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But first: Saving the environment by living where we work. . .
(To meet space limits, a redacted version of this letter appeared in the 3-8-11 edition of the Longmont Times Call.)
Do we really believe in practicing insofar as possible the concept of living in the same community where we work?
I think Longmont is fully capable of determining its own destiny, therefore its civic leaders should not be buying so readily—both financially and philosophically—into *PLAN-Boulder County’s (People’s League for Action Now) anti-growth strategy of strangling our community with open space and irrevocable easements to kill future housing projects that might become necessary to accommodate any realistic increase in economic activity (jobs) around here.
At stake right now is the possible site for the proposed Aerospace and Clean Energy Manufacturing and Innovation park (ACE), which would create an estimated 10,000 jobs. In the race for this economic prize, according to the Daily Camera, are Erie, Greeley, Longmont, Louisville and Loveland. Noticeably, Boulder doesn’t seem to be interested, probably because it’s out of land for housing and is already overflowing with commuter-dependent industries.
One of ACE’s qualifying requests was for the availability of an existing industrial building of 300,000 to 600,000 square feet. Another request was for a 200-to-400 acre greenfield, shovel-ready with freeway access.
Amateur economist that I am, I’d pick Loveland as the best bet. Longmont made a mistake years ago by not annexing clear out to I-25 and is now forever cut off by you-know-what, but otherwise seems well qualified. Erie has direct access and plenty of room for housing, but has been slow to develop infrastructure for its interstate frontage. Louisville faces Boulder’s end game of buildout and what space is left is ultra-expensive. Since proximity to the University of Colorado as well as the federal establishments already operating in Boulder will be of importance to ACE, Greeley seems a bit distanced from the action.
Having said all this, politics as usual will dominate the selection process. You can count on that.
Longmont CO 80501
*PLAN-Boulder County was launched in 1959 as PLAN-Boulder by two CU professors, Al Bartlett and Bob McKelvey, now retired. This powerful behind-the-scenes anti-growth group controls politics in the city of Boulder and now its influence permeates county government. PLAN-Boulder takes credit for imposing Boulder’s famous “blue line” growth barrier but let NCAR puncture it in 1961 with a facility built on a 500-acre site on Table Mountain. Likewise, in 1964, it let in IBM (located near Niwot, Boulder annexed it by flagpole) but in 1980 drove away Systems Dev. Corp. and its potential 4,000 jobs. PLAN-Boulder County fought the expansion of nearby Superior but was strangely silent when the city of Boulder sold some of its Big Thompson water allotment to the town to spur its housing development. McKelvey has since moved to Montana but Bartlett is still active in the group.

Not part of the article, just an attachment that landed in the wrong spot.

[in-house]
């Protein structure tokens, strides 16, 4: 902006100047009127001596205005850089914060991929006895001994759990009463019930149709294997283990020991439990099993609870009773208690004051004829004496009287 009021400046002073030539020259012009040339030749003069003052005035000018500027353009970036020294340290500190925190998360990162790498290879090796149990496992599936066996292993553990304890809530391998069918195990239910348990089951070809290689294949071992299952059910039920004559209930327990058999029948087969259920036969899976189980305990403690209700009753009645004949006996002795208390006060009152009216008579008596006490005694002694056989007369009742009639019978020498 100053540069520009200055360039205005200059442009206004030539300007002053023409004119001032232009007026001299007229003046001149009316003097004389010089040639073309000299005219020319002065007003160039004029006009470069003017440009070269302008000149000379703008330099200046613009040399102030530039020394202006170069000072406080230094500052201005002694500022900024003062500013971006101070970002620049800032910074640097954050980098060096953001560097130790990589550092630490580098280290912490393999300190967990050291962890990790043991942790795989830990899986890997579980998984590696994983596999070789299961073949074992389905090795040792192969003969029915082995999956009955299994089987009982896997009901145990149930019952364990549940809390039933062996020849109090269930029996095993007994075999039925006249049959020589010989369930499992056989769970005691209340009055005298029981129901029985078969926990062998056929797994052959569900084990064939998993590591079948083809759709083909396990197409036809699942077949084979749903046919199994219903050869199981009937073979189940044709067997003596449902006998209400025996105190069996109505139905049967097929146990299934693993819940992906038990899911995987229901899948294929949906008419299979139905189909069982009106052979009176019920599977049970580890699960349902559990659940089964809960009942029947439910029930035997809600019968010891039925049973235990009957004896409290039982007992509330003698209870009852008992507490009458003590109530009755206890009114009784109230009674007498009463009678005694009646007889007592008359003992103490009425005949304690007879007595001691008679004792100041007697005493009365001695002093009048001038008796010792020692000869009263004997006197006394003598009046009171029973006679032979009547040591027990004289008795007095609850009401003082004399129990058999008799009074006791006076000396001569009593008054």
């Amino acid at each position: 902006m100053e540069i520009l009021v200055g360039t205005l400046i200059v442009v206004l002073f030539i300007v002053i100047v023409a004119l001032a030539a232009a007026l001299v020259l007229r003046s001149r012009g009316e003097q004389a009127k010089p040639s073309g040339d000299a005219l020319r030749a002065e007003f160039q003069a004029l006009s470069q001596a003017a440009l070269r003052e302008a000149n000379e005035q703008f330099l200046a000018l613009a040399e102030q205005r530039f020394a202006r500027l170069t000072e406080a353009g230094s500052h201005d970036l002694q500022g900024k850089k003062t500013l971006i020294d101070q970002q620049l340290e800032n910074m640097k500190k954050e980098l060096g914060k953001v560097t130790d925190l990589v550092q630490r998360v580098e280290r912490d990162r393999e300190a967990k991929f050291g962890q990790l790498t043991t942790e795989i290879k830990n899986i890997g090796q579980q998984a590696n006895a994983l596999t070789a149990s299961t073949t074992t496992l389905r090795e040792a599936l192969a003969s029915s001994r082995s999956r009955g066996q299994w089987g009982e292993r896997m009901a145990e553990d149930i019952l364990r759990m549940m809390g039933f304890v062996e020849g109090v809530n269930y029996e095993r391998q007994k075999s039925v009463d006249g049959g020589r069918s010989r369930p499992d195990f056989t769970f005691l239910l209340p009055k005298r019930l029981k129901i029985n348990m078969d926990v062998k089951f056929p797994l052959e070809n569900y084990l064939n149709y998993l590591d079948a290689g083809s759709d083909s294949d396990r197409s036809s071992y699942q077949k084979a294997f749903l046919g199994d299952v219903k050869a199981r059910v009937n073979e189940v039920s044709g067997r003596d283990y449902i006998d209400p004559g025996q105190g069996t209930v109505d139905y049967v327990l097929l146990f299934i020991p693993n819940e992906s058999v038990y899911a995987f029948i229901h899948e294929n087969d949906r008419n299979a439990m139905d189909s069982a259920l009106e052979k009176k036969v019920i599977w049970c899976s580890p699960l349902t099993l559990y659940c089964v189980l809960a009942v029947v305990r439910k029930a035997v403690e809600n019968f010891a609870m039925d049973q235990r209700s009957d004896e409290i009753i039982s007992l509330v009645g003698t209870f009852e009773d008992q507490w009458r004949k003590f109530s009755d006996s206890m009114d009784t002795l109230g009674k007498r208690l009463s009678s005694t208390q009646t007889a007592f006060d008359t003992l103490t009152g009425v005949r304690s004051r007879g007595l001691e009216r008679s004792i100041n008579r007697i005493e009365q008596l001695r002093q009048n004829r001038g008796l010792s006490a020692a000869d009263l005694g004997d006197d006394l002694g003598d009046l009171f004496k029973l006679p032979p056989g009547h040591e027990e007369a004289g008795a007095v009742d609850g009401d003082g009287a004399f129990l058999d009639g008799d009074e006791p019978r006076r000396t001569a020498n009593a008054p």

IN ANSWER TO A CRITIC
In his response to the above letter two days later in the 3-10-11 edition of the Times-Call (my, what a quick turnaround!), Mr. Gregory Iwan, who identifies himself as an expert economist, urban planner and real estate appraiser, claims that Longmont already has 4,000 vacant residential lots platted that are “growing tumbleweeds” and, at 1.7 jobs each, those would be sufficient for ACE’s employees.
His equation conveniently ignores the housing that will also be needed to accommodate the increased service, commercial and retail job opportunities that ACE brings. I don’t know where he expects those people to live in order to be near their work place (as I suggested).
Oh, and the owners of those platted lots that are “growing tumbleweeds” do indeed contribute ad valorem taxes to help fund our schools, county and local governments, including fire and police protection. Perhaps Mr. Iwan can quote some statistics on how much his preferred government-owned open space properties pay in taxes to help fund these essential public services.
Boulder County, founded in 1861, covers roughly 485,000 acres of which 34 percent or 167,761 acres were already set aside as public land. (Source: Colorado Year Book, 1962-64.) To those 167,761 original acres add the approximate 95,000 acres purchased by Boulder County, the 45,000 acres added by the city of Boulder, and the 2,000 acres added by the city of Longmont, and the grand amount of open space acreage totals around 320,000 acres, meaning that roughly 65 percent of the land area in Boulder County is now owned by the government. Conservation easements account for only a tiny portion of the total acreage.
SWIMMING IN DEBT and the newspapers won’t report it. Boulder County, in its frenzy to buy land, has run up a debt of over a quarter-billion dollars. It uses voter-approved sales tax revenues as seed to leverage big, long-term bonded indebtedness. According to the Boulder County Finance Department, this debt totaled $267,852,665 (principal and interest payable) as of its most recent audit report of 2009. How the county commissioners could run up a debt of this magnitude under TABOR should at least be worthy of a news story.